Once the court grants a motion to dismiss, they must then decide whether to grant a plaintiff leave to amend. Rule 15(a) authorizes the court to freely grant leave to amend when there is no "undue delay, bad faith, or dilatory motive on the part of the movant." Foman v. Davis, 371 U.S. 178, 182 (1962). In fact, leave to amend is generally only denied when it is clear that the deficiencies of the complaint cannot possibly be cured by an amended version. See DeSoto v. Yellow Freight Sys., Inc., 957 F.2d 655, 658 (9th Cir. 1992); Balistieri v. Pacifica Police Dept., 901 F. 2d 696, 699 (9th Cir. 1990) ("A complaint should not be dismissed under Rule 12(b)(6) unless it appears beyond doubt that the plaintiff can prove no set of facts in support of his claim which would entitle him to relief.") (internal citations omitted).


To state a RICO claim, a plaintiff must allege: (1) conduct; (2) of an enterprise; (3) through a pattern; (4) of racketeering activity. Odom v. Microsoft Corp., 486 F.3d 541, 547 (9th Cir. 2007) (internal quotations omitted). 'Enterprise' is defined as "any individual, partnership, corporation, association, or other legal entity, and any union or group of individuals associated in fact although not a legal entity." 18 U.S.C. § 1961.

Here, Plaintiff concedes that Defendants cannot qualify as an enterprise for RICO purposes as a formal legal entity. The dispositive question for purposes of this motion therefore becomes whether Defendants alternatively may constitute an associated-in-fact enterprise, and may accordingly pass muster under RICO in that regard. An associated-in-fact enterprise is "a group of persons associated together for a common purpose of engaging in a course of conduct." Odom, 486 F.3d at 552 (quoting United States v. Turkette, 452 U.S. 576, 583 (1981)). Further, an associated-in-fact enterprise must have at least three structural features: "a purpose, relationships among those associated with the enterprise, and longevity sufficient to permit these associates to pursue the enterprise's purpose." Boyle v. U.S., 129 S. Ct. 2237, 2244 (2009).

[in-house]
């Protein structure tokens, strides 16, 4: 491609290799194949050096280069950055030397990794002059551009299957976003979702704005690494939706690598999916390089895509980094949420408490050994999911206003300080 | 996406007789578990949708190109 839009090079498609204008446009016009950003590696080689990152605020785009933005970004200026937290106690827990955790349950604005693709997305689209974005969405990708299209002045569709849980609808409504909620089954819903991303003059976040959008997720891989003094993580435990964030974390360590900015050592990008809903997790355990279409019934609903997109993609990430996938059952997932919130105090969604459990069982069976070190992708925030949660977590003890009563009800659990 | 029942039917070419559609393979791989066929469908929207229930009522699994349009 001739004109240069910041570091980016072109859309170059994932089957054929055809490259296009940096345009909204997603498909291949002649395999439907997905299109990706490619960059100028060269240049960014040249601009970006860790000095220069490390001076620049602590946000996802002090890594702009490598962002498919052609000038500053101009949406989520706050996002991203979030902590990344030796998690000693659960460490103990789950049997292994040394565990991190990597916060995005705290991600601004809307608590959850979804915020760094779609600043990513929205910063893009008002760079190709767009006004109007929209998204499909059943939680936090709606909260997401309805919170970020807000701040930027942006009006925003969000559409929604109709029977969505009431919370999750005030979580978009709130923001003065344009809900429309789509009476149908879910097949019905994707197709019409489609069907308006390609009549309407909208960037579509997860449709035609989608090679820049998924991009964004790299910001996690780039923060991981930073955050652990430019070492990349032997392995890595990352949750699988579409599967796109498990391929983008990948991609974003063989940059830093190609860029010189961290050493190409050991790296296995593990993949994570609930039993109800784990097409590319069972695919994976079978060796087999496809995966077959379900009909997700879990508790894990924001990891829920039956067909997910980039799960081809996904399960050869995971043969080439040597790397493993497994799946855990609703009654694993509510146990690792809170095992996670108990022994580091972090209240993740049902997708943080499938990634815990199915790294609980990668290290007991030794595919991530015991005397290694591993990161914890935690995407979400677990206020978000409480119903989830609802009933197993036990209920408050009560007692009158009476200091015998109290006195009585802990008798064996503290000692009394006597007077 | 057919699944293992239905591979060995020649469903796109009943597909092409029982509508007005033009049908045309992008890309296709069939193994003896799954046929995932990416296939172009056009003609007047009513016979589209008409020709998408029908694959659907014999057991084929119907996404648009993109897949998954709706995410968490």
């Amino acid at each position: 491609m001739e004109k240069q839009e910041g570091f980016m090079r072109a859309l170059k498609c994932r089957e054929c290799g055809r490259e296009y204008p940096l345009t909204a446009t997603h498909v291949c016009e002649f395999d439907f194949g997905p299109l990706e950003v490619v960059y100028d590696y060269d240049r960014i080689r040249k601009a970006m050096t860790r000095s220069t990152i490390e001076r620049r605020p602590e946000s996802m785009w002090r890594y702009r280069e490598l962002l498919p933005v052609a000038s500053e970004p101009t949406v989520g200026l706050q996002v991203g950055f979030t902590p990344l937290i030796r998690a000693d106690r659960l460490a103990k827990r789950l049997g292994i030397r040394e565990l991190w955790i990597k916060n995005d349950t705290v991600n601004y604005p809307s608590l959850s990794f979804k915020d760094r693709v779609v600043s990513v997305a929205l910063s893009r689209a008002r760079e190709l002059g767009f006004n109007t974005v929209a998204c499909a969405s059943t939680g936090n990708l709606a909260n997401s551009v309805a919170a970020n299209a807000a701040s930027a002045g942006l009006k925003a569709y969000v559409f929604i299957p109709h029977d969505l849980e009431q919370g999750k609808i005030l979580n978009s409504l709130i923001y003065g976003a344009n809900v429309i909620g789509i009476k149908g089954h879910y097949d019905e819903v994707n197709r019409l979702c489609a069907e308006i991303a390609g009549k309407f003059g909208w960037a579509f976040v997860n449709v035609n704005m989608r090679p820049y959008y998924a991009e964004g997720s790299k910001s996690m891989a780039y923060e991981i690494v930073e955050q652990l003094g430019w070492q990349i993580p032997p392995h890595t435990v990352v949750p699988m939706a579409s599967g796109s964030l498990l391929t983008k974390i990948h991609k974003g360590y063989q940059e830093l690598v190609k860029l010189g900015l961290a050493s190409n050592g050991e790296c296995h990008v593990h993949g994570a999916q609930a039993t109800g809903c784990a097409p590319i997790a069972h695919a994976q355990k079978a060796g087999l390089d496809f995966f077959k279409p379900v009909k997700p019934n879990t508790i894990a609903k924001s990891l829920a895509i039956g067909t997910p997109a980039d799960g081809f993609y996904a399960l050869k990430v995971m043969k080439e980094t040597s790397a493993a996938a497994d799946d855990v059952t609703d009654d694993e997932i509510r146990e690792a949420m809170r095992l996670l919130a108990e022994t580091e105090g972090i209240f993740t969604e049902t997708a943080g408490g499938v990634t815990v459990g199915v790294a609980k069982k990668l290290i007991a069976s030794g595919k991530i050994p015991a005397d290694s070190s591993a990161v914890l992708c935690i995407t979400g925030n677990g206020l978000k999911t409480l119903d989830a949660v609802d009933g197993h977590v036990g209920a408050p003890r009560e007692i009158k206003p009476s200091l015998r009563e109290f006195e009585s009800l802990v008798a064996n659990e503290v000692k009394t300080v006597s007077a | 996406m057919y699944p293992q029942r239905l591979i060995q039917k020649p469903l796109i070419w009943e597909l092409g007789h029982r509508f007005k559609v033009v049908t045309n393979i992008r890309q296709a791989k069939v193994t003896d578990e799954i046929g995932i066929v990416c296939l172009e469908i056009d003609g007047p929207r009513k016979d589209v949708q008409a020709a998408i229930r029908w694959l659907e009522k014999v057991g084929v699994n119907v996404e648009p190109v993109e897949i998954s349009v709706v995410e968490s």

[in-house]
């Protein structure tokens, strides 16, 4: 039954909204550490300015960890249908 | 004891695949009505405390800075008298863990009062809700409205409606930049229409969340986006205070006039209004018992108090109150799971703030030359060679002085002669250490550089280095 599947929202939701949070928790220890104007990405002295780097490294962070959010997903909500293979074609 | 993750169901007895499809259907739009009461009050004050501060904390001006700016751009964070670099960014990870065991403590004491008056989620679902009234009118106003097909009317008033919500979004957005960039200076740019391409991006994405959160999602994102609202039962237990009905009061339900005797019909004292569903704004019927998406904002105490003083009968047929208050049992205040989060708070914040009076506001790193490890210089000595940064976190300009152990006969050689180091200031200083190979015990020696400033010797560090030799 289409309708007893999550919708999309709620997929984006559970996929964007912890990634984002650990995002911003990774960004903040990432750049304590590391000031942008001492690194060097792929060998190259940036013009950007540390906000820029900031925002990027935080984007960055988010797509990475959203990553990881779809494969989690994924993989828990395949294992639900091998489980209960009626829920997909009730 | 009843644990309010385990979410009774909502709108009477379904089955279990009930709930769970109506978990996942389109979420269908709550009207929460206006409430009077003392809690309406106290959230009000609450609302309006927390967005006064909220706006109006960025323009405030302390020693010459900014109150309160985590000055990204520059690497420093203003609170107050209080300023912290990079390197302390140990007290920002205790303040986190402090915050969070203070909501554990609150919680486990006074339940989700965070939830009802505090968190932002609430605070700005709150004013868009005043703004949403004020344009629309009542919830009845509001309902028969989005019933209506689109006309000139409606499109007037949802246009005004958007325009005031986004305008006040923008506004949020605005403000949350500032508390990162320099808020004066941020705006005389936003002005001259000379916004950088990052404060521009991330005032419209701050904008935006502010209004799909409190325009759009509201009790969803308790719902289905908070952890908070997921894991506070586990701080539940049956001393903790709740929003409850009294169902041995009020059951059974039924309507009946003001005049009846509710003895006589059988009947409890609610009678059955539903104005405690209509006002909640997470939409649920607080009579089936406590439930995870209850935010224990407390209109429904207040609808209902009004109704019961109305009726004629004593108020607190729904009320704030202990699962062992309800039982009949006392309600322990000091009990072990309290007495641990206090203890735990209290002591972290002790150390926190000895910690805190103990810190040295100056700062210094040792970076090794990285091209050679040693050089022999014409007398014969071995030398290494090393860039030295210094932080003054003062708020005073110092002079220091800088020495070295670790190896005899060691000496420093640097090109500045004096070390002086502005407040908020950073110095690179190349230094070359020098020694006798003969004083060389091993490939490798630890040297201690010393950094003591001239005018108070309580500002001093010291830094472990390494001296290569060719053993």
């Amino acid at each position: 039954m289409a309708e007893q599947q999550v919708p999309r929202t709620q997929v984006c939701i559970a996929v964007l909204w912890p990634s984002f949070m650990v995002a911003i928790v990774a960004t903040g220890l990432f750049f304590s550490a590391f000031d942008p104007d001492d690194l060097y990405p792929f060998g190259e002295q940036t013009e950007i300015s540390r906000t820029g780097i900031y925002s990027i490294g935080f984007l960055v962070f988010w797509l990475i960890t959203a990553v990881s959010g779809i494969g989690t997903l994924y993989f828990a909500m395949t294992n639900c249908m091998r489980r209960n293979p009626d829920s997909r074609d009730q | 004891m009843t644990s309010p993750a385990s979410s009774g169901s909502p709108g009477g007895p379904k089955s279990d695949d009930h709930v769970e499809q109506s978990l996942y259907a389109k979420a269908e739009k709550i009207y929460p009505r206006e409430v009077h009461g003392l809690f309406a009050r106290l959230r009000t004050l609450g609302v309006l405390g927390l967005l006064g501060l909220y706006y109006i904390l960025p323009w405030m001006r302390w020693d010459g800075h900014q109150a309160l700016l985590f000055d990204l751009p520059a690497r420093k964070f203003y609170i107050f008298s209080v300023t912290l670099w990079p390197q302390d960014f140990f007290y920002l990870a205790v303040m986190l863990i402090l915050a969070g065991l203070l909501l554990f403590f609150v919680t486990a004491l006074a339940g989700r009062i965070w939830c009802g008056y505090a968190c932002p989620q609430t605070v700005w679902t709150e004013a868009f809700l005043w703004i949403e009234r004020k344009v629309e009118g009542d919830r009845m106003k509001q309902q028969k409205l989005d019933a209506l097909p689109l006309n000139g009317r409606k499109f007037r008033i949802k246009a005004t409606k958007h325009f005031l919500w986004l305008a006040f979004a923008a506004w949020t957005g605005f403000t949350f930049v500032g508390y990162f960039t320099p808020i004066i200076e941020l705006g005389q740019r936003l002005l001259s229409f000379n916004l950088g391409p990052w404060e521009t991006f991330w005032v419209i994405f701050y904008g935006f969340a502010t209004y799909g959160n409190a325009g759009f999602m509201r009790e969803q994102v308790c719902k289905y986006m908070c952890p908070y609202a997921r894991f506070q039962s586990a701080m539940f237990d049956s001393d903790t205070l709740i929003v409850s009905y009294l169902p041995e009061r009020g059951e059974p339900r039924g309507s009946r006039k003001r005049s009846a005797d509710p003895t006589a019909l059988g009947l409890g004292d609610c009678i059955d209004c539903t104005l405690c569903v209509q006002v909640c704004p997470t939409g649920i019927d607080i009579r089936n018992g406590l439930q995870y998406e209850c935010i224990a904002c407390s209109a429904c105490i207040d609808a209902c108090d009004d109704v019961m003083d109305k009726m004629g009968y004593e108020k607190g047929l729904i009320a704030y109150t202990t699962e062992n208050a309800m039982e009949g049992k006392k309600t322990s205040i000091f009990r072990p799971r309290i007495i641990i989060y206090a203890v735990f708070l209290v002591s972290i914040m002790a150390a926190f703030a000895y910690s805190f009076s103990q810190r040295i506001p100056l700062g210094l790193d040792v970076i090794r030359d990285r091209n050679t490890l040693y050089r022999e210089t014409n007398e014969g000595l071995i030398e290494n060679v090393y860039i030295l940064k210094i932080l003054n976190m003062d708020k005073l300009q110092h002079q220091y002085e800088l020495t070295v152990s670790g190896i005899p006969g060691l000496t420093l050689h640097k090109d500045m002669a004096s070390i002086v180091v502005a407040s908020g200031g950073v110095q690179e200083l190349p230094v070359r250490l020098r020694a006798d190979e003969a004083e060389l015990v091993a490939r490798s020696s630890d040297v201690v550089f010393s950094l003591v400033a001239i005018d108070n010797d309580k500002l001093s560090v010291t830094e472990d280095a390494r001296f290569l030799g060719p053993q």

In the instant case, Plaintiff has not alleged facts sufficient to establish an associated-in-fact enterprise. Plaintiff contends that Defendants established an enterprise by forming the Great Eastern Export and Trading Company.

However, the Great Eastern Export and Trading Company is merely a fictitious business name. Defendants run the business as husband and wife and have no employees.*fn3 Further, the alleged duties of Lorna Randhawa in connection with the business are limited to writing checks, reviewing invoices, and keeping track of accounting information. (First Am. Compl. ¶ 13.) Those activities are normal incidents of a marital relationship and do not give rise to an associated-in-fact enterprise. In short, Plaintiff makes no allegations to distinguish Defendants' relationship from the partnership implicit in a typical marriage. Because a marital relationship does not involve a common purpose of engaging in a particular course of conduct, Plaintiff has not established a RICO enterprise.*fn4 As a result, the RICO claim must be dismissed.

Plaintiff was previously granted leave to amend and was not able to cure the defects in the Complaint. Under the circumstances, it appears clear that Plaintiff cannot plausibly allege any facts that would establish a RICO enterprise.*fn5 As a result, Plaintiff should not be granted leave to amend the RICO claim.


Based on the foregoing, Defendants' Motion to Dismiss Plaintiff's RICO claim (ECF No. 86) is hereby GRANTED. Plaintiff will not be permitted leave to amend that claim at this juncture.